According to the latest market research from International Data Corp., Cisco has pushed Check Point from the top spot in the market for firewall technology, a space it has long dominated. Firewalls are software or hardware devices that businesses use to protect computer networks against unauthorized users or viruses.
In 1998, Cisco captured 23.4 percent of the total revenue in the firewall market, or about $156.5 million. These numbers pushed Check Point to second place, claiming 23 percent, or about $152 million in revenue, according to the IDC report disclosed to CNET News.com by industry sources.
In 1997, Israel-based Check Point led the firewall market with 23 percent market share, or $83.9 million in revenue, while Cisco was second with 21 percent, or $75.7 million in revenue, according to the report.
The IDC report is scheduled for release in the next few weeks.
Cisco executives and IDC analysts could not immediately be reached for comment. Check Point executives confirmed the numbers yet called the entire report in question, saying IDC reported preliminary data.
Check Point's vice president of marketing and development, Asheem Chandna, said the IDC numbers are misleading, and questioned the research firm's methodology. Chandna said the firm counted sales of Cisco's routing hardware that includes firewall technology built in. Because the networking firm makes routing devices that allows businesses and Internet service providers to access the Web, the technology could also be used as a de facto firewall with the addition of certain features.
"From everything we see, when people are serious about firewalls and security, they either buy it as firewall [software] or as an appliance. If they're serious, they don't put [it] on the router," Chandna said.
Chandna added that the study is based on 1998 numbers and believes that Check Point's leadership in firewall market increased in 1999.
Check Point's stock has climbed more than 400 percent from the beginning of the year. Today shares fell $17.75 today to close at $191.38.
Industry analysts said Cisco, which entered the firewall market in 1996, has been adding more security features to its product family to boost its position with corporate customers and to better compete against rival equipment makers Nortel Networks, Lucent Technologies, 3Com and others.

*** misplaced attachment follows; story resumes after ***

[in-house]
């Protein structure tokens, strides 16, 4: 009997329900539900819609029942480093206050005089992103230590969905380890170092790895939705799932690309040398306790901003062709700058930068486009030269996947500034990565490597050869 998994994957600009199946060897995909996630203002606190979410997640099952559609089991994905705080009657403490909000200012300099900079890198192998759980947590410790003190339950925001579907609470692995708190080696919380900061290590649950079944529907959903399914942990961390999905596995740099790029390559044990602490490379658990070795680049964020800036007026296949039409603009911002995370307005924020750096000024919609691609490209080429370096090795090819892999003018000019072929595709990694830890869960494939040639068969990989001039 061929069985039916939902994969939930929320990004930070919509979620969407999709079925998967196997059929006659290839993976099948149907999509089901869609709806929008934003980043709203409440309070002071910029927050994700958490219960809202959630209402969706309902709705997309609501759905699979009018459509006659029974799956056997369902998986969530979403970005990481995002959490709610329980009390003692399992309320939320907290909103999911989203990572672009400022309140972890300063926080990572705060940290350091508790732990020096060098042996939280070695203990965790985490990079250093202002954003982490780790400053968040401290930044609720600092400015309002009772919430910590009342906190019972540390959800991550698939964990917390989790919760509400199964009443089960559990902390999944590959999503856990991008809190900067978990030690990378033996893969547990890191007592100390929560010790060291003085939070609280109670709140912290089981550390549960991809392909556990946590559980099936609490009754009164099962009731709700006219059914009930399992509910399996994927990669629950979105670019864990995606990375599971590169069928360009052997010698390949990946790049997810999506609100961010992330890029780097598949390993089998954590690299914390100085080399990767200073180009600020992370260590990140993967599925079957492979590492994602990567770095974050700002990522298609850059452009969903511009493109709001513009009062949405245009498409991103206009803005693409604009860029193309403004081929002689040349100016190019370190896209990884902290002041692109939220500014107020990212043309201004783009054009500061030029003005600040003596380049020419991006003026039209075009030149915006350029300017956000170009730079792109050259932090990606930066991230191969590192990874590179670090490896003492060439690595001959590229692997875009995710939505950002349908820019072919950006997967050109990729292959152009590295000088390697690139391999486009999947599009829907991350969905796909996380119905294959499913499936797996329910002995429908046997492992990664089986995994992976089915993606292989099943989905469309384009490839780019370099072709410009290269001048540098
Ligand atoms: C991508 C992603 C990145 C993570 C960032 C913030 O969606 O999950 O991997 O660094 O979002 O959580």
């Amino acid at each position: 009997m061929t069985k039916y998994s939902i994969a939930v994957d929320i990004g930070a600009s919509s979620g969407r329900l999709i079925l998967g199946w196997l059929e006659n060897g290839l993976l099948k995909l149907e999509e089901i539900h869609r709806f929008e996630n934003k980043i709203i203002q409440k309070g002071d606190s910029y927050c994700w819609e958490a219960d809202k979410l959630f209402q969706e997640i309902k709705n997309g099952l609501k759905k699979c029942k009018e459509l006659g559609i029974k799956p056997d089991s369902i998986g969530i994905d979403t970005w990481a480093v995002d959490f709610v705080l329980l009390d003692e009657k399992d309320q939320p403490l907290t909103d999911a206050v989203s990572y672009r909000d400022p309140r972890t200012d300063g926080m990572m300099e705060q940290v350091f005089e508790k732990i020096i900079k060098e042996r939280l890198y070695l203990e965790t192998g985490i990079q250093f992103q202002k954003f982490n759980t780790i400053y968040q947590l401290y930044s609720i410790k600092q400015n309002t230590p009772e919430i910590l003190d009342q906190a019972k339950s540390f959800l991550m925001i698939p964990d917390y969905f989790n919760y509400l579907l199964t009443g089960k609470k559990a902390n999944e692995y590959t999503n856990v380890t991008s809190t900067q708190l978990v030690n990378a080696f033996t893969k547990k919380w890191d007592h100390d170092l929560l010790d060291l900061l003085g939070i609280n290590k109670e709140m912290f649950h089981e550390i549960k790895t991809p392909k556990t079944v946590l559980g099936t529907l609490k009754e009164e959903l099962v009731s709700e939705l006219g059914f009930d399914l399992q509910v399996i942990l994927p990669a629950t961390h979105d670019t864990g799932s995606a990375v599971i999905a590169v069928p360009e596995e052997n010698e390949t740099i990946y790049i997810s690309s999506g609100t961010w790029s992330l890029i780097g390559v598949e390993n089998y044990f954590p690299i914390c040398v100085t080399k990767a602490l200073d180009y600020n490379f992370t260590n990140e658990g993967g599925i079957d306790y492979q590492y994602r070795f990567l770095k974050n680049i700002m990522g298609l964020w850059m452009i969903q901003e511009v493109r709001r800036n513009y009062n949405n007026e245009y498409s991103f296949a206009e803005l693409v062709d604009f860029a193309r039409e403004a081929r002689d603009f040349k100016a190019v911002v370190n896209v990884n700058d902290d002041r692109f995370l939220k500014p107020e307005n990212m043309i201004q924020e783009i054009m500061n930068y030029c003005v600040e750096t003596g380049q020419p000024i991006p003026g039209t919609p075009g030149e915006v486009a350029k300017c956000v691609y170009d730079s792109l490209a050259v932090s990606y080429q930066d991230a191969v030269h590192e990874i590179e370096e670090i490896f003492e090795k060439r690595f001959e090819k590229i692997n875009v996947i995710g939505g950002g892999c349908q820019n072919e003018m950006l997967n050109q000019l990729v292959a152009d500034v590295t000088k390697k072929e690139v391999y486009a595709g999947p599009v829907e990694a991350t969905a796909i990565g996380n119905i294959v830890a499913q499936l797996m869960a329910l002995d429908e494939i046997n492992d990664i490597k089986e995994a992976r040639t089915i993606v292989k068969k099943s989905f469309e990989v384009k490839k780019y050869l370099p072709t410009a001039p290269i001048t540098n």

This year, Cisco also cut prices and added new low-end products to put more pressure on its smaller firewall competitors, such as Check Point, Network Associates and Axent.
In some respects, Cisco's rise to the top spot in the firewall market follows a familiar pattern for the networking giant. Using a combination of internal development, company acquisitions and strong marketing to its sprawling installed base of customers, Cisco has slowly climbed in reach of offerings and market share. As a rule, chief executive John Chambers has said the firm aspires eventually to be No. 1 or No. 2 in each new market it enters.
Yet there is some question as to how long a market for separate firewall software technology will exist, according to some industry observers. Larger companies, such as Cisco or Microsoft, are likely in the future to add such a feature to a more wide-ranging product, like operating system software, making it more difficult to charge for the technology.
According to the forthcoming study, the overall market for firewall technology nearly doubled from $365.6 million in 1997 to $669 million in 1998. IDC predicts the market will reach $1.1 billion in 1999, with software makers Microsoft and Novell entering the fray of the top five firewall makers.
The report said in 1998, Network Associates was the third largest firewall technology provider with 9.3 percent of the market, while Secure Computing claimed 5.1 percent and Axent 5 percent in 1998.